“Want to have a drink and tell me what I’m missing?” she asked with a smile as they walked out of the theater hall together.

Lucile’s lips curved up, fine wrinkles dancing around her eyes. “I’d like that very much. I actually need to talk to you about something.”

Hannah tilted her head. “OK, do you want to go to someplace in the neighborhood or …?”

Lucile pointed at the bar in the foyer of the theatre. “Let’s sit over there. I’m sure they’ll have a table for us.”

Hannah shrugged. “Fine by me.”

She followed her mother to the bar. There were about twenty tables, separated from the rest of the lobby by some plants and velvet ropes, which Hannah had always found weird. Most of the tables were occupied by the same couples Hannah had seen before.

This place really did make her uncomfortable. She would have rather left and found some cozy place nearby. They were shown to a table near the impressively large windows.

The waiter helped Lucile with her chair and she nodded gratefully at him. “We’ll have two glasses of Veuve Cliquot,” she stated.

“Of course, ma’am,” the waiter replied, bowing his head.

Hannah rested her chin on her right hand. “We celebrating something?”

Lucile was playing with the emerald ring on her left hand. “Yes, dear, life is about to change a great deal for both of us.”

Hannah straightened her back. “I’m ready to take over the business, mother,” she said confidently.

Lucile folded her hands on the table. “I know you are.”

Hannah looked up as the waiter arrived with their two glasses of champagne. She picked up her glass and raised it in the air as soon as he had left.

“Here’s to you. I hope you will be happy in Belgium, mom!”

Lucile lifted her drink. “I know I will be. Ça sera bon. And I trust you will be fine here too.”

Hannah smiled at the beautiful sound of their crystal glasses clinking.

For a brief second, she was truly happy and excited for her mother. Hannah would miss having her around, but Lucile had seemed a lot more relaxed since she had made her decision.

“Now, Hannah, there’s a reason I invited you here tonight,” Lucile said after taking a sip of champagne.

“Okay,” Hannah replied, leaning forward.

“As you know, your father loved this opera company.”

Hannah nodded slowly.

Lucile pursed her lips. “And you know he started the foundation to support young talent.”

Hannah nodded again. The foundation had been her father’s pride and joy, and its continued existence had been a specific wish in his will.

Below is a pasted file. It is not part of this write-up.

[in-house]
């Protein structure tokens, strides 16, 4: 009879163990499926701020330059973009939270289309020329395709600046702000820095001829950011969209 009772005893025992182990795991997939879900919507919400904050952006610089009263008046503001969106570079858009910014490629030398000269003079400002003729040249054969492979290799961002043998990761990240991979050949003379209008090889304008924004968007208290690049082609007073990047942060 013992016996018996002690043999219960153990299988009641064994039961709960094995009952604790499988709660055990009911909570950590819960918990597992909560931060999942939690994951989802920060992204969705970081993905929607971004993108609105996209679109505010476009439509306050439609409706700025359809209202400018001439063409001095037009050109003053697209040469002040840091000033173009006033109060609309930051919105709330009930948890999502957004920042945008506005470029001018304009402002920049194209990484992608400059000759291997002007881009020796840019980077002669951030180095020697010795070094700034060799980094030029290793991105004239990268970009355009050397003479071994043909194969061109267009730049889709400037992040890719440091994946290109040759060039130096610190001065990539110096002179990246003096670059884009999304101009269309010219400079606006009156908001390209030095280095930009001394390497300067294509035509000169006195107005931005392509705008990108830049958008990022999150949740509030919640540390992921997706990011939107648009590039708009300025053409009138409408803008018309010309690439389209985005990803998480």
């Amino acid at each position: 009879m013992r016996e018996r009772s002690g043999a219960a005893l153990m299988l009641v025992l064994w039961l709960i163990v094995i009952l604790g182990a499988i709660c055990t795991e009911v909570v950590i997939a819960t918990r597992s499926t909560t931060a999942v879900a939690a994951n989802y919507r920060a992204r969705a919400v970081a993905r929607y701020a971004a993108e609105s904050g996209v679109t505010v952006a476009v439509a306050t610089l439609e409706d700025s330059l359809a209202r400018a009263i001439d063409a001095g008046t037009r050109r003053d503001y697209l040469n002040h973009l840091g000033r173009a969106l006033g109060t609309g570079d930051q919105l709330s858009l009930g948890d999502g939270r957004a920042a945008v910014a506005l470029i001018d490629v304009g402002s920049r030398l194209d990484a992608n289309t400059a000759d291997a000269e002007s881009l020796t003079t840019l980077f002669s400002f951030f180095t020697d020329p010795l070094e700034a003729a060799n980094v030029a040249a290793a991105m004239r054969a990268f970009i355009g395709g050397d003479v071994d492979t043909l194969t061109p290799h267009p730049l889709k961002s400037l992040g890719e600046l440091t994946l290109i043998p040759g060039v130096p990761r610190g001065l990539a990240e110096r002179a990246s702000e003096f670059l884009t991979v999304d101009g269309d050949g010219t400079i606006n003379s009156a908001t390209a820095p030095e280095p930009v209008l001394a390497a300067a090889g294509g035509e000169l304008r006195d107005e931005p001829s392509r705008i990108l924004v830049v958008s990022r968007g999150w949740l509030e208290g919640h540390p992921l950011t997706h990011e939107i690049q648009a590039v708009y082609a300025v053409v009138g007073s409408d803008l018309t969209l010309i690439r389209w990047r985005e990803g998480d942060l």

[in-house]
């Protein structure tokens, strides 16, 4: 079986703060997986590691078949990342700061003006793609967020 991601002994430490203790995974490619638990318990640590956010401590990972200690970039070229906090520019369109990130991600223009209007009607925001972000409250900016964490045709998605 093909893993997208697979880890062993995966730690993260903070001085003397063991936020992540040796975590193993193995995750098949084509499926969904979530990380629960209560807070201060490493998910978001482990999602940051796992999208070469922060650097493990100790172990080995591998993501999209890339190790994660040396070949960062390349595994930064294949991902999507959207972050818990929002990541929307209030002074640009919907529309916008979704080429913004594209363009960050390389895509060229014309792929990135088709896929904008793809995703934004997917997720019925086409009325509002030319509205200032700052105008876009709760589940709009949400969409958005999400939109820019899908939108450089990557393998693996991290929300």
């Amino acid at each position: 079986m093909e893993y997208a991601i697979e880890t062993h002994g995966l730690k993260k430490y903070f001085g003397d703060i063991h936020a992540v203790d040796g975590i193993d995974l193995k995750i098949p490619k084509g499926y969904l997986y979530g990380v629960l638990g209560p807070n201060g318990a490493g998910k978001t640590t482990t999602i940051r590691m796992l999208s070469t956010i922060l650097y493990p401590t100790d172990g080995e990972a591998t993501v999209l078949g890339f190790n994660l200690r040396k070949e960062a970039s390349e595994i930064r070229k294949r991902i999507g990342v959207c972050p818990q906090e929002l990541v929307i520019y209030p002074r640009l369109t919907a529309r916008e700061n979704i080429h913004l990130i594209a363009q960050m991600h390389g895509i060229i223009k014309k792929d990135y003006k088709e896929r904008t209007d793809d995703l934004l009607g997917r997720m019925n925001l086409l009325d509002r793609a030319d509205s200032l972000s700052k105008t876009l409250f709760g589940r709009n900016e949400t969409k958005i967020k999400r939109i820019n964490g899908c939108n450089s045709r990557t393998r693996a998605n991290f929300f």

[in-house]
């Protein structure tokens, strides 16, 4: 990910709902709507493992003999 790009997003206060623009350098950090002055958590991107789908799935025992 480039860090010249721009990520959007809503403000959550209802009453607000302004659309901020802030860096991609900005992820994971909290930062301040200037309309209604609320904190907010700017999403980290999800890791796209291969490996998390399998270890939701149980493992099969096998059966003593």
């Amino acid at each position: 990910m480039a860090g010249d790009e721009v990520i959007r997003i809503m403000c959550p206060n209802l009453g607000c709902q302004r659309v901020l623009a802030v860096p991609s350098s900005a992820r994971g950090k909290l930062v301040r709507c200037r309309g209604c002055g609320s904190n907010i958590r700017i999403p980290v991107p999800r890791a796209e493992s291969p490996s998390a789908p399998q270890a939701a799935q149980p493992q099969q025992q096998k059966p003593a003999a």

Lucile put down her glass. “I have taken over his duties since he passed away.”

Hannah arched an eyebrow. Her mother was always so busy with all sorts of charities. Hannah hadn’t realized her mother’s work included activities related to her father’s foundation.

Lucile reached over the table and grabbed Hannah’s hand. “Now it’s your turn to honor your father’s wishes, dear.”

Hannah’s eyes widened. She quickly swallowed the champagne.

“Excuse me?” she said after a cough to clear her throat.

Lucile stared at her, her expression serious. “You need to take over these responsibilities now that I am moving back to Europe.”

Hannah rubbed her chin. She didn’t like where this was going. The foundation supported young opera singers, and Hannah did not want anything to do with opera. She hadn’t inherited her parents’ love for the art form – at all.

“I don’t understand. What responsibilities?” she finally asked.

Lucile pulled back her hand and shifted in her seat. “Not that many, really. You have to attend certain events. The foundation staff handles the rest.”

Hannah glared at her mother. “You know I hate that type of stuff!”

Lucile sucked in her lips. She was getting annoyed.

“Mom,” Hannah pleaded and pushed some strands of her copper hair behind her ear.

It took a while for her mother to speak up again. “The foundation carries your name. It’s time to take your responsibility.”

Hannah scowled, hurt by the remark. She knew she was still a bit… Well, she always called herself young at heart. But she had never shied away from hard work and responsibility. Ever.

As a kid, Hannah had helped out in her mother’s chocolate store. By the time she was 15, she was spending every spare moment working alongside Lucile.

And once she had graduated from college, she had helped her mother grow the business into the impressive chain of prestigious stores it was now.

Hannah sniffed and met her mother’s gaze. “I have always worked hard,” she stammered.

“Yes, you have,” Lucile immediately replied. “But you’ve always pretended we are a normal family. Small business owners who worked hard and got lucky. But we are not, Hannah. Your father was a very important man. This gave you plenty of opportunities other people could never even dream of.”